In our PIP, we are 90% focused on DGI. However, we will swing at some pure value plays (1) when they are highly favorable and (2) with smaller position sizes. When we do, we understand that our time-horizon is shorter than with our long-term positions (typically 1-3 years).
Remember, with pure value plays, we are simply looking for the stock price to return to fair value—and then we’re out. It’s not a buy-and-hold forever play. Also, as the value-growth spread data indicates, these are much riskier investments. They can produce large gains if a turnaround is successful… but they can also become value traps!
By sprinkling in some pure value plays when the opportunity (pitch) is right, we add some additional fuel to our portfolio. These gains are then reinvested into our long-term dividend-growth positions. It’s a layered approach—something we’ve highlighted in many of our articles.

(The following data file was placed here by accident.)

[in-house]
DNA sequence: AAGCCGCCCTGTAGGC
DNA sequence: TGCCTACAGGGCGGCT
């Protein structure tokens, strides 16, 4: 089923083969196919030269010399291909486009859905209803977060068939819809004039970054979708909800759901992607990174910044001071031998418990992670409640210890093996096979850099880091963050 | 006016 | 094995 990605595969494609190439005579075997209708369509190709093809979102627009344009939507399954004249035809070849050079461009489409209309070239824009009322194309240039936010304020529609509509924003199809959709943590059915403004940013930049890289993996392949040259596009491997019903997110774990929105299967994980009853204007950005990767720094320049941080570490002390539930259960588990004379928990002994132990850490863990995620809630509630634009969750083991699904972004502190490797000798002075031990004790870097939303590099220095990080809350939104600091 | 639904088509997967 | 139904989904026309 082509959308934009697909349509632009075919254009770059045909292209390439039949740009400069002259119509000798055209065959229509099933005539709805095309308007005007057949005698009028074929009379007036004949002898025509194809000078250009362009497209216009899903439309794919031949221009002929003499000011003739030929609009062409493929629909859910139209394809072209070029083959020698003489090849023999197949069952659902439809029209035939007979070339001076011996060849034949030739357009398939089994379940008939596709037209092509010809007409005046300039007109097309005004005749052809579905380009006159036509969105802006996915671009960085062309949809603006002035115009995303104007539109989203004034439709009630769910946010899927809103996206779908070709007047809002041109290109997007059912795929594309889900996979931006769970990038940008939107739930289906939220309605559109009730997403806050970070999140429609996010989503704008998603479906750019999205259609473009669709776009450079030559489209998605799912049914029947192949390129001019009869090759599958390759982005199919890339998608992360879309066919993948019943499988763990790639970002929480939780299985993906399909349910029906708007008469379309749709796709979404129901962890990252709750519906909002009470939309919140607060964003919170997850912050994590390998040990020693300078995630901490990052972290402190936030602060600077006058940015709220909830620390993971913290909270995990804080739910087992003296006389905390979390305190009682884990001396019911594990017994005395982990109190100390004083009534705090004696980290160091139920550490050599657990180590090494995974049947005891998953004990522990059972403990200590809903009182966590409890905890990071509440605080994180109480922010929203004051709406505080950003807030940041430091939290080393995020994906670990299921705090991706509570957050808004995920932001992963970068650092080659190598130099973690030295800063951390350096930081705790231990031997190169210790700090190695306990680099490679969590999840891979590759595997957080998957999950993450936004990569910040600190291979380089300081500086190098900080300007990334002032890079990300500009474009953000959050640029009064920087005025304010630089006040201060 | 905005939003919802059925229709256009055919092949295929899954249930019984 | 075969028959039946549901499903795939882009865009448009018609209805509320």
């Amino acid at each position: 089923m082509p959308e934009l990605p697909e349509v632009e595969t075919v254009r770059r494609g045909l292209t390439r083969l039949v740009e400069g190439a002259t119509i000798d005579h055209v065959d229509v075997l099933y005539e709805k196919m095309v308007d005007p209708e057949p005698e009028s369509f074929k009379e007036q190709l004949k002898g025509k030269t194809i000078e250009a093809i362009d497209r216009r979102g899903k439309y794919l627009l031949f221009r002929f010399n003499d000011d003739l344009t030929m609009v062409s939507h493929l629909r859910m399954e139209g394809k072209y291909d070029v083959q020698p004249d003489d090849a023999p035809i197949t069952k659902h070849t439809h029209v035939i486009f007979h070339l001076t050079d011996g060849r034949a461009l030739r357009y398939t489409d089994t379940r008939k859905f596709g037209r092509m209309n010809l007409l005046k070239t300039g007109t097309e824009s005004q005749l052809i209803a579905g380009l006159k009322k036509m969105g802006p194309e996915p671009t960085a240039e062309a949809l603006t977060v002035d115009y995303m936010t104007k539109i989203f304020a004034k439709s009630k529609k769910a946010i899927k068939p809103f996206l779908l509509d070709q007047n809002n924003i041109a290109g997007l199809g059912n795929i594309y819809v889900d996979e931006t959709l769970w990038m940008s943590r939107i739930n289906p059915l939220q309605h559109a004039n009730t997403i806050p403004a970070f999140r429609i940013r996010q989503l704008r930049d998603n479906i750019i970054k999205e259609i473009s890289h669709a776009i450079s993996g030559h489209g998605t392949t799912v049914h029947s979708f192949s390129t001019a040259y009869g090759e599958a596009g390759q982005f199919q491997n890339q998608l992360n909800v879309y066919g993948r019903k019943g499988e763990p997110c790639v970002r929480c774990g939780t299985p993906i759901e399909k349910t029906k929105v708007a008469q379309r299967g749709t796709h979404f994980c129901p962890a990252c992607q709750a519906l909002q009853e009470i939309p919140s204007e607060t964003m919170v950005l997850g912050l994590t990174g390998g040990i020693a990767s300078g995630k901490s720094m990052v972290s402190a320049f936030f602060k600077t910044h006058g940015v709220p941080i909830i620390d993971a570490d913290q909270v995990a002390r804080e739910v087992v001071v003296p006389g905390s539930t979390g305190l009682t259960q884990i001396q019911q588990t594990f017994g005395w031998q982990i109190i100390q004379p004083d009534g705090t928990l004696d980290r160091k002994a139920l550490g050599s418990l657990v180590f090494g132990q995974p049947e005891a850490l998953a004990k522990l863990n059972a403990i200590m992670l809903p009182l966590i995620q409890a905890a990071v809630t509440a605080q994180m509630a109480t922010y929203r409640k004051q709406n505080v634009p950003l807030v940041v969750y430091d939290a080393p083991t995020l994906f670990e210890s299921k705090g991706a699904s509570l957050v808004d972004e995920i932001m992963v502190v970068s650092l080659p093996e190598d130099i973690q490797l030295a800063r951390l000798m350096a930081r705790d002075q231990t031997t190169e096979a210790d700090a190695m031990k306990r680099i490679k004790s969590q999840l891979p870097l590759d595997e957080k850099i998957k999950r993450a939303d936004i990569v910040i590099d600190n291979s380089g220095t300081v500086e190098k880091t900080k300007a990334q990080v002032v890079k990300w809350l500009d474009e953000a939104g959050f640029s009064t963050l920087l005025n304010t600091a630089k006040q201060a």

The practical takeaway is that you need to identify your own investing zones—based on your personality, KSIs, financial goals, and risk profile/tolerance—that enable you to tap into the spread.
By utilizing a simple PE/ROE matrix and identifying hot zones, we can effectively and efficiently capitalize on the value-growth spread.
However, and it’s a BIG however, it is critical to understand that this is only a high-level filter.
While it can provide us with tremendous practical benefits and advantages by identifying “pitches” that are out of our sweet spots or in our hot zones, that’s all it does!
It is not a swing TRIGGER!
Once we identify a pitch in our swing zone, we then must conduct a thorough fundamental analysis to determine whether we want to actually swing or not.